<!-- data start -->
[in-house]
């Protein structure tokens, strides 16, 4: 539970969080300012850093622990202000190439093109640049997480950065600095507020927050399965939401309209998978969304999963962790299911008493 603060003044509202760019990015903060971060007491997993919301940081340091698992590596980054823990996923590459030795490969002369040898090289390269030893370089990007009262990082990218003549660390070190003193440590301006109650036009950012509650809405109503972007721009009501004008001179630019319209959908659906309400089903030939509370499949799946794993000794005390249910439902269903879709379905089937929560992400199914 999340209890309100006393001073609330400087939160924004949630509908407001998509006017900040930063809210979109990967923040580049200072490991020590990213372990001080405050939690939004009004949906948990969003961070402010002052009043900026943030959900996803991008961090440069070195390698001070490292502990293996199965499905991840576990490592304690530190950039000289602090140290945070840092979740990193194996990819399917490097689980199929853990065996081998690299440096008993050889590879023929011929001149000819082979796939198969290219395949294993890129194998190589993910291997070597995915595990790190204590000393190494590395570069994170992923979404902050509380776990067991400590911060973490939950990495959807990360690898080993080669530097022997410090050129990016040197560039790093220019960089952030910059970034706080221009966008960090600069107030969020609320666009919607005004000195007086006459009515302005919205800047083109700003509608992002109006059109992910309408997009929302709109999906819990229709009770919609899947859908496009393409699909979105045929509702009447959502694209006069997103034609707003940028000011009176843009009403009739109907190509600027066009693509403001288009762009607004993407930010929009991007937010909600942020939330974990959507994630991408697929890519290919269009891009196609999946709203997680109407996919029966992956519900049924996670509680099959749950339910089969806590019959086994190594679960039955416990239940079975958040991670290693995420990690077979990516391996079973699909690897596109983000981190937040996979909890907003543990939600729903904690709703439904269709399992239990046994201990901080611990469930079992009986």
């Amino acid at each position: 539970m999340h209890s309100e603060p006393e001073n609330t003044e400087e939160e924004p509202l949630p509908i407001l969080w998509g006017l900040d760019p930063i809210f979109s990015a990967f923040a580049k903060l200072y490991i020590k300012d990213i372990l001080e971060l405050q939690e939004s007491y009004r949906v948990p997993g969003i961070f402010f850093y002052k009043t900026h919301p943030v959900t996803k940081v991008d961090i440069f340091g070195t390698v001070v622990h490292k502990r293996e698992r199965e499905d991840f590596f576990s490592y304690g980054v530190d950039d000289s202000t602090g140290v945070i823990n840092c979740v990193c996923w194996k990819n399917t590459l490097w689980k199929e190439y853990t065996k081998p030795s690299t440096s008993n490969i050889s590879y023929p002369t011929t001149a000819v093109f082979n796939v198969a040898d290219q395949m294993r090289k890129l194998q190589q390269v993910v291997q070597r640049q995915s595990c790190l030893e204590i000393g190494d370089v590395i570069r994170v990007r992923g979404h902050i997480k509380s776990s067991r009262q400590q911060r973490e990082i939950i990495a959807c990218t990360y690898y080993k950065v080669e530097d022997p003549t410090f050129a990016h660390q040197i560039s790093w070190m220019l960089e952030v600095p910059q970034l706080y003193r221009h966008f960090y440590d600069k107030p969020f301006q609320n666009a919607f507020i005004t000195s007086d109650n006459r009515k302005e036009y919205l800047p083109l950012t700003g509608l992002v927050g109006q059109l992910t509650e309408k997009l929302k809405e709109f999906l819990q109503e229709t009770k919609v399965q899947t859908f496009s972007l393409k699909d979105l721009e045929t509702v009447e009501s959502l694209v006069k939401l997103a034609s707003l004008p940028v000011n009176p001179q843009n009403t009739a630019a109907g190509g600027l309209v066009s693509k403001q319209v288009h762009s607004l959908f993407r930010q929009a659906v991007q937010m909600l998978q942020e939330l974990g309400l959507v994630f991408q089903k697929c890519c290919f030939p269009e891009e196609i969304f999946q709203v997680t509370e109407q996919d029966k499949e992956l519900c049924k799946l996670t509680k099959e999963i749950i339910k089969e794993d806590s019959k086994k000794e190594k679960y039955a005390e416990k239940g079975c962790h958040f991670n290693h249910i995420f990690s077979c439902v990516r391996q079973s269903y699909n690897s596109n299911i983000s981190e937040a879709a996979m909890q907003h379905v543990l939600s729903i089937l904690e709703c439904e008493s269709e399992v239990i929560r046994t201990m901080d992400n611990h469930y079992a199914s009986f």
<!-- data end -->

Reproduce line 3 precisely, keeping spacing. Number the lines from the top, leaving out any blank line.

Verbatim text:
């Amino acid at each position: 539970m999340h209890s309100e603060p006393e001073n609330t003044e400087e939160e924004p509202l949630p509908i407001l969080w998509g006017l900040d760019p930063i809210f979109s990015a990967f923040a580049k903060l200072y490991i020590k300012d990213i372990l001080e971060l405050q939690e939004s007491y009004r949906v948990p997993g969003i961070f402010f850093y002052k009043t900026h919301p943030v959900t996803k940081v991008d961090i440069f340091g070195t390698v001070v622990h490292k502990r293996e698992r199965e499905d991840f590596f576990s490592y304690g980054v530190d950039d000289s202000t602090g140290v945070i823990n840092c979740v990193c996923w194996k990819n399917t590459l490097w689980k199929e190439y853990t065996k081998p030795s690299t440096s008993n490969i050889s590879y023929p002369t011929t001149a000819v093109f082979n796939v198969a040898d290219q395949m294993r090289k890129l194998q190589q390269v993910v291997q070597r640049q995915s595990c790190l030893e204590i000393g190494d370089v590395i570069r994170v990007r992923g979404h902050i997480k509380s776990s067991r009262q400590q911060r973490e990082i939950i990495a959807c990218t990360y690898y080993k950065v080669e530097d022997p003549t410090f050129a990016h660390q040197i560039s790093w070190m220019l960089e952030v600095p910059q970034l706080y003193r221009h966008f960090y440590d600069k107030p969020f301006q609320n666009a919607f507020i005004t000195s007086d109650n006459r009515k302005e036009y919205l800047p083109l950012t700003g509608l992002v927050g109006q059109l992910t509650e309408k997009l929302k809405e709109f999906l819990q109503e229709t009770k919609v399965q899947t859908f496009s972007l393409k699909d979105l721009e045929t509702v009447e009501s959502l694209v006069k939401l997103a034609s707003l004008p940028v000011n009176p001179q843009n009403t009739a630019a109907g190509g600027l309209v066009s693509k403001q319209v288009h762009s607004l959908f993407r930010q929009a659906v991007q937010m909600l998978q942020e939330l974990g309400l959507v994630f991408q089903k697929c890519c290919f030939p269009e891009e196609i969304f999946q709203v997680t509370e109407q996919d029966k499949e992956l519900c049924k799946l996670t509680k099959e999963i749950i339910k089969e794993d806590s019959k086994k000794e190594k679960y039955a005390e416990k239940g079975c962790h958040f991670n290693h249910i995420f990690s077979c439902v990516r391996q079973s269903y699909n690897s596109n299911i983000s981190e937040a879709a996979m909890q907003h379905v543990l939600s729903i089937l904690e709703c439904e008493s269709e399992v239990i929560r046994t201990m901080d992400n611990h469930y079992a199914s009986f």